China sees its first trade deficit with the U.S in over a year, as the markets consider the prospects of conflict with Syria, a more aggressive FED, a lingering threat of a trade war and softer economic stats out of key economies.
Earlier in the Day:
Economic data through the Asian session this morning included New Zealand’s March Business PMI, the release of the RBA’s Financial Stability Review and China’s March trade figures.
For the Kiwi Dollar, March’s business PMI slipped from 53.4 to 52.2.
The manufacturing sector saw the pace of growth slow in March, making it a 2nd consecutive fall in the PMI in the 1st quarter and a sizeable fall from last November’s 61.0
March’s fall was attributed to growth in production easing, with the production sub-index falling from 53.7 to 50.8.
Other falls were seen in the employment sub-index, down from 54.6 to 53.5 and new orders down 0.4 points to 53.8, while finished stocks and deliveries saw a pickup in growth at the end of the 1st quarter.
The Kiwi Dollar moved from $0.73779 to $0.73788 upon release of the figure, with the Kiwi Dollar in a holding pattern through the session, down 0.03% to $0.7374 at the time of writing.
For the Aussie Dollar, the RBA’s financial stability review focused more on household debt and the risks that rising interest rates could pose to domestic consumption and economic growth prospects.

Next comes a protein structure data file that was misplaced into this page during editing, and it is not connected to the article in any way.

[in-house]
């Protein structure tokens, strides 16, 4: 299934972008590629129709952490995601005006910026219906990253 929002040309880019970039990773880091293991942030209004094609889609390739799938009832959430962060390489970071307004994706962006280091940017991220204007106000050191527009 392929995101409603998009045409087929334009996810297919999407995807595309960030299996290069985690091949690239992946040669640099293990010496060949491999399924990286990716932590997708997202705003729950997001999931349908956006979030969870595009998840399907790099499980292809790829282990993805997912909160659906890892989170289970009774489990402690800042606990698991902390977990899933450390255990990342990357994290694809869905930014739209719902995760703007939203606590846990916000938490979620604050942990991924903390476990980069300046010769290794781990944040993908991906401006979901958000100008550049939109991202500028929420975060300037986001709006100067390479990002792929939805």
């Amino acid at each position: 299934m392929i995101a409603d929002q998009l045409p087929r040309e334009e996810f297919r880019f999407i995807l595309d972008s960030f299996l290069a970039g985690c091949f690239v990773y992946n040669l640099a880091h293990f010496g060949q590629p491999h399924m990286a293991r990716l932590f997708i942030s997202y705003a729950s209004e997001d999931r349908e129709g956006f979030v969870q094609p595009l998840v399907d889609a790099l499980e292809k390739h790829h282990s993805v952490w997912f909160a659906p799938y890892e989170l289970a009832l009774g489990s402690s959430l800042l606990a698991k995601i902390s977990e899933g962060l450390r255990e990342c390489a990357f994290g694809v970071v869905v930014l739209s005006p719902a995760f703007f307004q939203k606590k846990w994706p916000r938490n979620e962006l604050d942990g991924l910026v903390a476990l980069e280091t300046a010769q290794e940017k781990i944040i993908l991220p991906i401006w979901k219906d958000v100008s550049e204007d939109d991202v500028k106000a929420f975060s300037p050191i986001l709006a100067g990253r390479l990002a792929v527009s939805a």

The review served as a warning, with the RBA noting that recent economic growth and surge in asset prices have left investors failing to consider the possible implications of a correction, investors having taken on more risk in recent years, exposing themselves to more significant losses.
On the positive side, the RBA noted that household stress was not so widespread, though some households could be tested should there be a deterioration in labour market conditions.
The Aussie Dollar moved from $0.77668 to $0.77657 upon release, the content providing few surprises this morning, ahead of China’s trade figures.
Out of China, China’s USD $33.75bn trade surplus slid to a $4.98bn deficit in March, which was worse than a forecasted narrowing to a $27.21bn surplus.
Exports fell by 2.7%, weaker than a 10% rise following February’s 44.5% jump, while imports surged 14.4%, following February’s softer 6.3% increase.
The figures revealed a first trade deficit with the U.S since February of last year, with the softer numbers following some disappointing private sector PMI numbers out of China that will raise some concern over 1stquarter growth. The uptick in imports will provide some comfort and hopes of a rebound in April however, with the trade deficit coming at just the right time, as the U.S President begins to consider re-joining TPP talks.
The Aussie Dollar moved from $0.77728 to $0.77708 upon release of the figures, the Aussie Dollar a proxy for trade data out of China, before recovering to $0.7773 at the time of writing, up 0.25% for the session.